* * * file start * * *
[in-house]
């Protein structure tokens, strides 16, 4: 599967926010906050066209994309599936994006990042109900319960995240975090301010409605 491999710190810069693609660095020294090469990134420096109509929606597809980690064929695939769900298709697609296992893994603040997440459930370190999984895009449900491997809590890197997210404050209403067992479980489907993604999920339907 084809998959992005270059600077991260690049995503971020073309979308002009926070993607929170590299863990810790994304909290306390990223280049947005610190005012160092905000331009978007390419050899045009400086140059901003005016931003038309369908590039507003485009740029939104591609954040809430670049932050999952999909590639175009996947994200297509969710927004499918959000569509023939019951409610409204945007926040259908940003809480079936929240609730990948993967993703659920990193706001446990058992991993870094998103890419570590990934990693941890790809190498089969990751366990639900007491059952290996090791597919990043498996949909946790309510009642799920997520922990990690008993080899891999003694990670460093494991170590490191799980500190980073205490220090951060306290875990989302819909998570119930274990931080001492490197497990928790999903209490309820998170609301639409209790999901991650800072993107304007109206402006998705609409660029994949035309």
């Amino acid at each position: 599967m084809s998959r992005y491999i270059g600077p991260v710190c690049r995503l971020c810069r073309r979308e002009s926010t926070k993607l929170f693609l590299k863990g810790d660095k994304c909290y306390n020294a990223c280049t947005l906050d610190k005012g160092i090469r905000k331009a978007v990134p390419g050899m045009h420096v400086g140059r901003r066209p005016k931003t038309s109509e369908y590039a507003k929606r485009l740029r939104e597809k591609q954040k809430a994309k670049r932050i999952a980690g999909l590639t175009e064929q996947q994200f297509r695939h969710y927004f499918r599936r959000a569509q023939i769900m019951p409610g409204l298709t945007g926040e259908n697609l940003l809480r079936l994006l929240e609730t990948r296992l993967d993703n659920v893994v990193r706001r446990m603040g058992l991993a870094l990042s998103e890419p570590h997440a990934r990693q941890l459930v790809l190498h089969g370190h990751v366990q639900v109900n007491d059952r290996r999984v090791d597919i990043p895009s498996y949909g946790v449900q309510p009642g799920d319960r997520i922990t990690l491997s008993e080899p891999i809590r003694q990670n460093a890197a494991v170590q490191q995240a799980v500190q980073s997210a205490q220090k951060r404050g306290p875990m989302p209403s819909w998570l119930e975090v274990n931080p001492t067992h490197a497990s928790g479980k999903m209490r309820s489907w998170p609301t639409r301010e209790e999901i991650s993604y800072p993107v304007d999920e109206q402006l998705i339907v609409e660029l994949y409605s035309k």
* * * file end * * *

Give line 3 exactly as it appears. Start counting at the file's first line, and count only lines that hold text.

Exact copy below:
């Amino acid at each position: 599967m084809s998959r992005y491999i270059g600077p991260v710190c690049r995503l971020c810069r073309r979308e002009s926010t926070k993607l929170f693609l590299k863990g810790d660095k994304c909290y306390n020294a990223c280049t947005l906050d610190k005012g160092i090469r905000k331009a978007v990134p390419g050899m045009h420096v400086g140059r901003r066209p005016k931003t038309s109509e369908y590039a507003k929606r485009l740029r939104e597809k591609q954040k809430a994309k670049r932050i999952a980690g999909l590639t175009e064929q996947q994200f297509r695939h969710y927004f499918r599936r959000a569509q023939i769900m019951p409610g409204l298709t945007g926040e259908n697609l940003l809480r079936l994006l929240e609730t990948r296992l993967d993703n659920v893994v990193r706001r446990m603040g058992l991993a870094l990042s998103e890419p570590h997440a990934r990693q941890l459930v790809l190498h089969g370190h990751v366990q639900v109900n007491d059952r290996r999984v090791d597919i990043p895009s498996y949909g946790v449900q309510p009642g799920d319960r997520i922990t990690l491997s008993e080899p891999i809590r003694q990670n460093a890197a494991v170590q490191q995240a799980v500190q980073s997210a205490q220090k951060r404050g306290p875990m989302p209403s819909w998570l119930e975090v274990n931080p001492t067992h490197a497990s928790g479980k999903m209490r309820s489907w998170p609301t639409r301010e209790e999901i991650s993604y800072p993107v304007d999920e109206q402006l998705i339907v609409e660029l994949y409605s035309k």